A sergeant and two detention officers have been cleared over the custody death of Thomas Orchard - who died a week after a struggle at a police station.
Mr Orchard, 32, a paranoid schizophrenic, was arrested on suspicion of a public order offence on an Exeter street in October 2012.
While being restrained at Heavitree Road Police Station Mr Orchard suffered brain damage and a cardiac arrest. He died a week later.
During a retrial at Bristol Crown Court, the jury heard how Mr Orchard was restrained by his hands and feet, and an emergency response belt placed over his face.
On Tuesday, custody sergeant Jan Kingshott and detention unit staff Michael Marsden and Simon Tansley were cleared of manslaughter by gross negligence following hours of deliberation.
During the 10-week trial, the court heard how Mr Kingshott, 44, Mr Tansley, 38, and Mr Marsden, 55, were all involved in the restraining of Mr Orchard.
All three men were described as men of honesty and integrity during their trial.
None of them had had any kind of disciplinary proceedings brought against them during their time at Devon and Cornwall Police.
He had not taken his medication for seven days and told a mental health professional he believed he was a vampire and should stay inside during the day of his arrest.
Initially he was dealt with by seven police officers before being transported to Heavitree Road.
Mr Orchard, who was 5ft 7in, was then carried to a cell by four officers, placed chest-down on a mattress and searched while handcuffed and in restraints, with the ERB around his face.
Twelve minutes later officers returned to his cell where they found him unresponsive, after which he was taken to hospital.
According to prosecutors, a combination of force and physical restraints, coupled with a "complete failure" to realise Mr Orchard's condition and observe him closely, led to his brain being starved of oxygen and caused him to suffer a cardiac arrest.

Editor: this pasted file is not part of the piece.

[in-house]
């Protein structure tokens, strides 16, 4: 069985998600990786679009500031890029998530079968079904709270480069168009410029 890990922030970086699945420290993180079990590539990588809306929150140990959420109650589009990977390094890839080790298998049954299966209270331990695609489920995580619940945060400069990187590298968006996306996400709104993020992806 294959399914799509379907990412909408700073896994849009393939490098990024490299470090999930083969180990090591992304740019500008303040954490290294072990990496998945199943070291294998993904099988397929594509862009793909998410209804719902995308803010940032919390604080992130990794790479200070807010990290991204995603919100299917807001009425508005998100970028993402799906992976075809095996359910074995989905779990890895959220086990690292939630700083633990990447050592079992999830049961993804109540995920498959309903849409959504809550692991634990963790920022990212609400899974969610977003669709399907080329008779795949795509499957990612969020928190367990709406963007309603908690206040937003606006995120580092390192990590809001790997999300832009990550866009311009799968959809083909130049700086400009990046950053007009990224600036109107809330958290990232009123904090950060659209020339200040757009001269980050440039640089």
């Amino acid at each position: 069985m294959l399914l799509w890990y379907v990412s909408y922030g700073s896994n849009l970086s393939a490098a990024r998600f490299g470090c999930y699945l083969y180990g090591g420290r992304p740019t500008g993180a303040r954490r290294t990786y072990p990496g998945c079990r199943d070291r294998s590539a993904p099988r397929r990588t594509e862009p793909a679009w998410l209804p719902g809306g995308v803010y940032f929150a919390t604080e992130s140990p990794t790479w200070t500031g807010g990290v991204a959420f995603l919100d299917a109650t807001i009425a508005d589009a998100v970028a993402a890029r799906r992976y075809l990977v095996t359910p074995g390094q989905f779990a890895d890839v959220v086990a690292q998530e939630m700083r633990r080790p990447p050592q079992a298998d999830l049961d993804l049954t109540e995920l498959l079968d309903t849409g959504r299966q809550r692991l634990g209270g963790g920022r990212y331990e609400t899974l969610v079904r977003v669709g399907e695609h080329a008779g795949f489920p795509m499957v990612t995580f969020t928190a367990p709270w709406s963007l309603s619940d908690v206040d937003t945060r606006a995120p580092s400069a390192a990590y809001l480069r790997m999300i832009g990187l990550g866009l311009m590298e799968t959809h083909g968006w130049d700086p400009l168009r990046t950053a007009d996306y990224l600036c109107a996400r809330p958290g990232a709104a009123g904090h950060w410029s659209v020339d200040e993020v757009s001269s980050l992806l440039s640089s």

Following the verdicts, Mr Orchard's parents, Ken and Alison, described the outcome as a "setback".
"Today we join a growing group of people who have lost loved ones in police custody and have found no sense of justice", they said outside of court.
"Thomas cannot be brought back but we want his needless death to bring about change.
"And the change we want most is in the attitude of the police, particularly towards those with mental health vulnerabilities".
Mrs Orchard described her son as a "country-loving, nature-loving, free child" who had found school difficult, in part due to hearing problems.
"He struggled in a number of different ways but he was a dear, dear boy," she said.
"He was very sensitive. He was absolutely at home in trees or in the garden", Mrs Orchard added.
Sarah Green, deputy chairwoman of the Independent Police Complaints Commission (IPCC), said that subsequent disciplinary proceedings were "currently under consideration" for the staff involved in the restraint.
A spokesman added: "The IPCC continues to examine Devon and Cornwall Police's corporate decision-making around the ERB.
"Investigators are conducting detailed analysis to fully understand the force's policies and processes governing its use."
Chief Constable Shaun Sawyer said: "I fully recognise the impact of these long-running and difficult proceedings upon the family of Mr Thomas Orchard, his loved ones and friends, with whom my thoughts and condolences remain."